“When you add up the square footage either built or under construction here, we’ve built and leased our first horizontal skyscraper,” says Baiju Shaw, Executive Director of BioEnterprise
, a nonprofit whose mission is to nurture start-up biomedical companies in Cleveland. “Cleveland’s healthcare technology sector is as vibrant as North Carolina’s Research Triangle, and now we’re setting our sights on even higher targets.”
Marriage of Product and Innovation
The seeds for the Health-Tech Corridor were first planted decades ago when civic leaders began plotting a turnaround for then-battered Euclid Avenue.
The first step in that plan was completed in October 2008, when the $197-million Euclid Corridor Project was unveiled. Developers already had begun venturing into the area, most notably with the renovation of the Baker Electric Building and the opening of the MidTown Innovation Center. MidTown Cleveland Inc., the area’s community development corporation, then turned its attention to business-attraction efforts, joining BioEnterprise to create the Health-Tech Corridor.
These two groups’ laser-focused efforts helped land the critical designations as Cuyahoga County Innovation Zone and State of Ohio Hub of Innovation and Opportunity. These new monikers came with coveted loans and grants to help redevelop urban properties on Euclid into modern, competitive real estate.
“It says this is a special geography and the state, county and city will dedicate resources to it,” says Jeff Pesler, Director of Real Estate Development for MidTown Cleveland Inc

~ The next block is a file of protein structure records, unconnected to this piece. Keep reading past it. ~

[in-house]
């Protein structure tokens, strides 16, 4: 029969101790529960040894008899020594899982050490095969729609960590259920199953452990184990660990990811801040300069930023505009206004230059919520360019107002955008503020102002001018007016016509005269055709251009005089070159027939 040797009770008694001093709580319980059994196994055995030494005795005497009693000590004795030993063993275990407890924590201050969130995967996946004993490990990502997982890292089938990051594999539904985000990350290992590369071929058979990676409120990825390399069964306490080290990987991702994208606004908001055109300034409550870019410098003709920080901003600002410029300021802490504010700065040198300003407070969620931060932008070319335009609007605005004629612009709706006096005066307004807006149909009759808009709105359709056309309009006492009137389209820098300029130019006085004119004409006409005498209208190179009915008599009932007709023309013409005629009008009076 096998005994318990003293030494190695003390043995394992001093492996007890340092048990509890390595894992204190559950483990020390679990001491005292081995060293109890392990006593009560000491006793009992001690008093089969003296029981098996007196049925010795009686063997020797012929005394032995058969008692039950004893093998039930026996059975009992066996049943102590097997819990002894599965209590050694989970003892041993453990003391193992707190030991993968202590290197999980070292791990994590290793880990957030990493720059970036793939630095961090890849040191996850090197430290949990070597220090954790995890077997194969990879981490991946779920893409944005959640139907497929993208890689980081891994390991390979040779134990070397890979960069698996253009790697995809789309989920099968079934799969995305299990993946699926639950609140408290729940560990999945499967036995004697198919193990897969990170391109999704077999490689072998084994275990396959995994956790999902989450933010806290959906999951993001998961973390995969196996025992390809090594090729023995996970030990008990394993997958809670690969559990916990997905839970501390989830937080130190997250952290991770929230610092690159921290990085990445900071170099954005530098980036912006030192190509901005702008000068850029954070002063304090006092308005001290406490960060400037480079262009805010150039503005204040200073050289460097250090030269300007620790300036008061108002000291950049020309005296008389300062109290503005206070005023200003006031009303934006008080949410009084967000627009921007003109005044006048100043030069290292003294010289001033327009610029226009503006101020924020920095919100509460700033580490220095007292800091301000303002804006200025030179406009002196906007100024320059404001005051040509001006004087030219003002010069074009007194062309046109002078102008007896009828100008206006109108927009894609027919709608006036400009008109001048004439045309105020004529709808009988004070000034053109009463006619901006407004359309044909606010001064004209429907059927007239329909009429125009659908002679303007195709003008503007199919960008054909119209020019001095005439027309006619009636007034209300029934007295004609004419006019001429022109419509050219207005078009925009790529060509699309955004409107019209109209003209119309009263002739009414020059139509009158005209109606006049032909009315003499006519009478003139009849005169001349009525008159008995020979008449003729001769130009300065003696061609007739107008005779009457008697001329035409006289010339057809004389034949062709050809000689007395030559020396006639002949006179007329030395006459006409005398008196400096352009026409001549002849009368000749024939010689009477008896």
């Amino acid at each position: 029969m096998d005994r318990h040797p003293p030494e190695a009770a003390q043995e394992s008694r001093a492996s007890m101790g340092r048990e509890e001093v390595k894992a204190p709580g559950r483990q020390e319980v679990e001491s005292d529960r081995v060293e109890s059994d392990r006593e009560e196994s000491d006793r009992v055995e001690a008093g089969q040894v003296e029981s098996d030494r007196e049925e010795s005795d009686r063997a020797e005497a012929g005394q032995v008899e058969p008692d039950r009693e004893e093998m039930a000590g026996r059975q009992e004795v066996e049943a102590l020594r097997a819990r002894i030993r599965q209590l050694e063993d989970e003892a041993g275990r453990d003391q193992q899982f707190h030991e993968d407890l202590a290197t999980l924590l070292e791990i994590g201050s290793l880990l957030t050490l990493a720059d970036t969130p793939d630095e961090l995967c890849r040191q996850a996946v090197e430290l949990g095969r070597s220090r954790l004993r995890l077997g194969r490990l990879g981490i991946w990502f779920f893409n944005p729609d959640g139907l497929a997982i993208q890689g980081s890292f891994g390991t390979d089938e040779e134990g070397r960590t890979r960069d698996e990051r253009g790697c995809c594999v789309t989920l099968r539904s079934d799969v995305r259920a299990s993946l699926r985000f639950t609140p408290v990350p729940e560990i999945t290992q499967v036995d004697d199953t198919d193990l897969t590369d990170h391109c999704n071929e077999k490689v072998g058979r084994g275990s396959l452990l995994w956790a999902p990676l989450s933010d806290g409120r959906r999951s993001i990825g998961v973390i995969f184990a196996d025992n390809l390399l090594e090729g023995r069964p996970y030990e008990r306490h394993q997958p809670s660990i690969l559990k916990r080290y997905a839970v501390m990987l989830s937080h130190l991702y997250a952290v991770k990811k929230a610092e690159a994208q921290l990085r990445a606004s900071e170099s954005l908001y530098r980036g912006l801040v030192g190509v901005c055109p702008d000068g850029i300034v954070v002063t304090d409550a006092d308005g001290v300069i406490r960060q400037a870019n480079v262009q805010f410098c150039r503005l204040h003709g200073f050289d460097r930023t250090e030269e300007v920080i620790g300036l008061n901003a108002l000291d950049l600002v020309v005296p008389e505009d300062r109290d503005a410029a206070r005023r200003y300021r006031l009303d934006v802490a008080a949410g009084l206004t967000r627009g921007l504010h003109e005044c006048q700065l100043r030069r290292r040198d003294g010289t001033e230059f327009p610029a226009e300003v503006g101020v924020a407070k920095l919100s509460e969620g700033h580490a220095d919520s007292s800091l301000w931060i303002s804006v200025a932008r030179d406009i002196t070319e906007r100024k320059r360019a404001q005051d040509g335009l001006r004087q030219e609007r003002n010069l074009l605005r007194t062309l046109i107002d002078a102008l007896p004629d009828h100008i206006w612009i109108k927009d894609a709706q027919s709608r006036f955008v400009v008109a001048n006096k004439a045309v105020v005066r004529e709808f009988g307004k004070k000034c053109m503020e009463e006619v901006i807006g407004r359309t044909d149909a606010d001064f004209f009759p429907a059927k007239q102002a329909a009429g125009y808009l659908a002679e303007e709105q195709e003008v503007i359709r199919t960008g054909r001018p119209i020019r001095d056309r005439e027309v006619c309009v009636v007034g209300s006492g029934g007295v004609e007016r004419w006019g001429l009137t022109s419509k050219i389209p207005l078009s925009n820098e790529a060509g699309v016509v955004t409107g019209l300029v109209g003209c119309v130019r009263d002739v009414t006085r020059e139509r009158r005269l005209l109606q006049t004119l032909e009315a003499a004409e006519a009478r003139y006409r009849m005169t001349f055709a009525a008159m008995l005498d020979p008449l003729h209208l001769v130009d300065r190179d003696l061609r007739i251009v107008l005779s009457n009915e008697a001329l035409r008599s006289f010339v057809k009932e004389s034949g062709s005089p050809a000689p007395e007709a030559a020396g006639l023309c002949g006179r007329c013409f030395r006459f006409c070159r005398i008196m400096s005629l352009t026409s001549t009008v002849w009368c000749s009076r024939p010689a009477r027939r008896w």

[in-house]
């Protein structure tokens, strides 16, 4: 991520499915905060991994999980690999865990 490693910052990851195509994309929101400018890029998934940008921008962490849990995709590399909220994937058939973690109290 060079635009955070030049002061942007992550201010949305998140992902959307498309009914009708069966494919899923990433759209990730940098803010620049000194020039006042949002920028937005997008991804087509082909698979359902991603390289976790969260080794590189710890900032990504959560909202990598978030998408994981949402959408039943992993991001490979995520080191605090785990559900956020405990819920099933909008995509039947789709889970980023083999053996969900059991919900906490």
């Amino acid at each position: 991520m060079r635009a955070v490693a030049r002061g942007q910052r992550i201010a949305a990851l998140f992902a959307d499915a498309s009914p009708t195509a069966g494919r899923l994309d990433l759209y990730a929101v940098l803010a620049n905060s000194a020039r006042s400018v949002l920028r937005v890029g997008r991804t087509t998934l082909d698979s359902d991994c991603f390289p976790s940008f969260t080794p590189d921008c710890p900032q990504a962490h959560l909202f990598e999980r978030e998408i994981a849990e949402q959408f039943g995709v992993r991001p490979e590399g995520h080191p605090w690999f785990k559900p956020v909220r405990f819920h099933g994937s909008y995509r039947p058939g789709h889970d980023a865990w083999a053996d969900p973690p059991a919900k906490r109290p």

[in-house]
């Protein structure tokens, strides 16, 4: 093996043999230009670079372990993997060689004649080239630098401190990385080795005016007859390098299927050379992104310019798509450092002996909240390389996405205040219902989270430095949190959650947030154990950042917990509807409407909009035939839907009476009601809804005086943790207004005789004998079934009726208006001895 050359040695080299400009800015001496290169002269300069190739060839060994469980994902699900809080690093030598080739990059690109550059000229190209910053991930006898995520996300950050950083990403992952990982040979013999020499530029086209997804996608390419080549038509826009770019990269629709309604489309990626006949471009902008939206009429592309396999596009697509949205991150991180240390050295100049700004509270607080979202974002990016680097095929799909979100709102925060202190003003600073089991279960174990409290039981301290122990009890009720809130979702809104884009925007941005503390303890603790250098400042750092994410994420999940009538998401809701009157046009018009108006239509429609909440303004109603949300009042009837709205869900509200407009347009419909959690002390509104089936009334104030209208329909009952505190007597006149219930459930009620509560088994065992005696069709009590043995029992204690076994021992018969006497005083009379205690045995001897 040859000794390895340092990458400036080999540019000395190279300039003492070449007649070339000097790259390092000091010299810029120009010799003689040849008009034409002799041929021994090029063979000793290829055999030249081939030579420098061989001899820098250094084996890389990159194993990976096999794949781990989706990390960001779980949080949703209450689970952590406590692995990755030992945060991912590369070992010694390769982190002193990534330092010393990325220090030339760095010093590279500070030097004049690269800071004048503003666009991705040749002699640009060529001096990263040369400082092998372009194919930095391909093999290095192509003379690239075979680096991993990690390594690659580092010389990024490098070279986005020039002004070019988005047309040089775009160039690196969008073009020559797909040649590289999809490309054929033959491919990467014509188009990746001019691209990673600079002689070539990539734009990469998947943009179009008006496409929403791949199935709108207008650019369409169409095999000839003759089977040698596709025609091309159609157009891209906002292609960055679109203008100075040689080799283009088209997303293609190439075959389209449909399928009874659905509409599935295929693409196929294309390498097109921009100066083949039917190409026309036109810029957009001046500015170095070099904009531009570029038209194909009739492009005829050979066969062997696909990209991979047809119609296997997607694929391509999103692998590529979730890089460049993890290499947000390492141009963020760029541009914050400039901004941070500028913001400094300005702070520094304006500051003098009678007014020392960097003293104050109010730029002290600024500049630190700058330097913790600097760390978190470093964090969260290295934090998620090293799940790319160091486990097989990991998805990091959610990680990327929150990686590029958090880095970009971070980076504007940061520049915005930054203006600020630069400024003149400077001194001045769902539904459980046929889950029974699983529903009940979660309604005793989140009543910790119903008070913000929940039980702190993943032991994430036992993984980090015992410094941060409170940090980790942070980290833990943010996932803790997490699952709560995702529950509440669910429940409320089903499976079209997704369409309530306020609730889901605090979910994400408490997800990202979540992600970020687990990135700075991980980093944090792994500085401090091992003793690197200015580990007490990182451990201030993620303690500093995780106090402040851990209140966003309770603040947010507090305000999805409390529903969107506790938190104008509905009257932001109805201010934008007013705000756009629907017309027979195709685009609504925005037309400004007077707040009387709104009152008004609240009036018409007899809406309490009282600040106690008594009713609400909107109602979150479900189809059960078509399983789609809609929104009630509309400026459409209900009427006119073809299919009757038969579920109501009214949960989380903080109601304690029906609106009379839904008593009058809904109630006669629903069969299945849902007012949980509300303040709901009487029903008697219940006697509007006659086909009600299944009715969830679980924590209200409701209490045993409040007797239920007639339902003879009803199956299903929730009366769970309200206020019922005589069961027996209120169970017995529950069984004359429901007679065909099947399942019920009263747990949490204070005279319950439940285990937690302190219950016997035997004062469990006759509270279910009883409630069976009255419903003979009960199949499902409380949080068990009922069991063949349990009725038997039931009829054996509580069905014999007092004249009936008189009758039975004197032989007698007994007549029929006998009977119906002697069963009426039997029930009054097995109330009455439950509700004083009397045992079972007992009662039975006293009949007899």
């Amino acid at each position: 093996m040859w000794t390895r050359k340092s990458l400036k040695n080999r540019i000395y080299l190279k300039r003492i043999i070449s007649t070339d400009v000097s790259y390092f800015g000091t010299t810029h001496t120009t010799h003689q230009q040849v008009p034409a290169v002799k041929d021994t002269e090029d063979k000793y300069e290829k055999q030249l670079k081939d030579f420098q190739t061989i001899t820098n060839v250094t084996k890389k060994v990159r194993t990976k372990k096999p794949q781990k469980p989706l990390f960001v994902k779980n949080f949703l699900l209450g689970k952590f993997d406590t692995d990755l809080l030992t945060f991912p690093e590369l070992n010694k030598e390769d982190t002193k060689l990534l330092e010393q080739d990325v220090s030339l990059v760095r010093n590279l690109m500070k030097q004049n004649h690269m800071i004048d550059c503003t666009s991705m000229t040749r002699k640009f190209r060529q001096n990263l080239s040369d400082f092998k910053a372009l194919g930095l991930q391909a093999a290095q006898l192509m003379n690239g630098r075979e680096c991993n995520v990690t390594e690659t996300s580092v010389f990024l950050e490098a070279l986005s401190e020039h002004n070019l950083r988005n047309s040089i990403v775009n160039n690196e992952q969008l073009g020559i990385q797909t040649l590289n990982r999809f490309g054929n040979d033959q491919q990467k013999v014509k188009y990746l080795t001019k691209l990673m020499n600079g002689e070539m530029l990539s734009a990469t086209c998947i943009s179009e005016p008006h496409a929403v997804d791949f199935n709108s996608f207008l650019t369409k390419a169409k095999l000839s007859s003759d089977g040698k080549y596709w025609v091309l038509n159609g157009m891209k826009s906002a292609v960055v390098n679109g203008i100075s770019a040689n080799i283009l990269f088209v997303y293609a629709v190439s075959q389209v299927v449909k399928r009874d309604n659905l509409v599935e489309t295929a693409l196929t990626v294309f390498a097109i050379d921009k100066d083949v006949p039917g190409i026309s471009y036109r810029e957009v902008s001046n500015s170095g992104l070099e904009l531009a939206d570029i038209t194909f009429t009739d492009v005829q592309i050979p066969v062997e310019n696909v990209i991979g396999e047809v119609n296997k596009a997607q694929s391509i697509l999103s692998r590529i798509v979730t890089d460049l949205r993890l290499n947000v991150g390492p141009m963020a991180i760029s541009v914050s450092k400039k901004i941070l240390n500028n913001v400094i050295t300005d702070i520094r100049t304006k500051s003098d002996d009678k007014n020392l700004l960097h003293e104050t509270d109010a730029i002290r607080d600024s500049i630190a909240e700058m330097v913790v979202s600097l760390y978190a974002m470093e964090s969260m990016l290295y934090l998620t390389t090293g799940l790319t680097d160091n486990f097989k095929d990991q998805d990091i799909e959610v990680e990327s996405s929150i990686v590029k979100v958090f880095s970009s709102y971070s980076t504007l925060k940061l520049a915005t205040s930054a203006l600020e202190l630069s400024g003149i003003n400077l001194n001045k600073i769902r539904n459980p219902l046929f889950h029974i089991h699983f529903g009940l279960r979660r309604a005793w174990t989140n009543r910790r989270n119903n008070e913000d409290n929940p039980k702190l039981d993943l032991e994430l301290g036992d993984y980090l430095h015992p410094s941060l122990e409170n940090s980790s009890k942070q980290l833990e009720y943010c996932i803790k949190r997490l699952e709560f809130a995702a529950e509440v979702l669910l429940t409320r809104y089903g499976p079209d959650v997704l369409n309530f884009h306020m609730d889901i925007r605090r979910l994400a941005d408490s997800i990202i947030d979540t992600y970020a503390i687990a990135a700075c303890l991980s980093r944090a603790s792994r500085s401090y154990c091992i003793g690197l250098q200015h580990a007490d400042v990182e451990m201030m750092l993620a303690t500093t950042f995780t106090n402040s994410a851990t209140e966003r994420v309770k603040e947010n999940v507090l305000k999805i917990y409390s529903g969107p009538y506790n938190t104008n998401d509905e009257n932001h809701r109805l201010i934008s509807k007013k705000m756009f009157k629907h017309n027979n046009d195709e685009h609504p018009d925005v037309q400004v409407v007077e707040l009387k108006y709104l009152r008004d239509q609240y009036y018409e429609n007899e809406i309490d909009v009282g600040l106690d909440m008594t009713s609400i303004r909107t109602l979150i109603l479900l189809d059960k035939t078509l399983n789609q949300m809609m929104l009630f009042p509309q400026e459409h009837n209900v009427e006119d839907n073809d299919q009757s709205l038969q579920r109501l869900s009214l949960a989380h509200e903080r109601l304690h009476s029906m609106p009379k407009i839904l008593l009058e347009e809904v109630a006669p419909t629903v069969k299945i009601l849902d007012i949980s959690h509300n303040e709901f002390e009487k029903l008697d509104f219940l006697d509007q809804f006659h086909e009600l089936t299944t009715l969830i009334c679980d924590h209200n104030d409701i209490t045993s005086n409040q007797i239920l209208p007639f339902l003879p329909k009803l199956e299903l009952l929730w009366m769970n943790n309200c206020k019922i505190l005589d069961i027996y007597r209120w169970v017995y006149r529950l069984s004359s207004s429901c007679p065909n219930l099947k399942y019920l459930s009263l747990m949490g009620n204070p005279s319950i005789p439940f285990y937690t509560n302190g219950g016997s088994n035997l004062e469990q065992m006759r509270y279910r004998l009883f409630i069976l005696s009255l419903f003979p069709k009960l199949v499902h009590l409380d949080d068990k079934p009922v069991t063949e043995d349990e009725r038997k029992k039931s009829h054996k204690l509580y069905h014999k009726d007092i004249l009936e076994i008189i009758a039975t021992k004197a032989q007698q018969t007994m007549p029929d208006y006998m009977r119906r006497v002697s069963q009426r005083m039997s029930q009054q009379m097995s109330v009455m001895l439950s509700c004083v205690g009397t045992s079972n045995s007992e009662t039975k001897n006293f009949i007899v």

After the designations were awarded, Hemingway Development landed a $3.5 million Job Ready Sites grant, adds Jim Haviland, Executive Director of MidTown. “We were able to marry the business, real estate product and funders and bring it all together.”
After cobbling together a layered package of loans, grants and tax credits, Hemingway broke ground on the Tech Park eight months ago without a single tenant in hand.
“We knew there was interest and we’d have to build it first,” explains Geis. “These are fast-growing companies that can’t wait two years for a real estate project to be built.”
As the Tech Park began to take shape on a checkered, half-empty stretch of Euclid, it soon attracted JumpStart
, an economic development nonprofit, as its first tenant.
“When you think of Euclid Avenue, you think of the people that lived on Millionaire’s Row and made their money from entrepreneurialism,” says John Dearborn, President of Jumpstart, which occupies 9,000 square feet of new, loft-style office space in the MidTown Tech Park. “This is about the rebirth of MidTown’s entrepreneurialism.”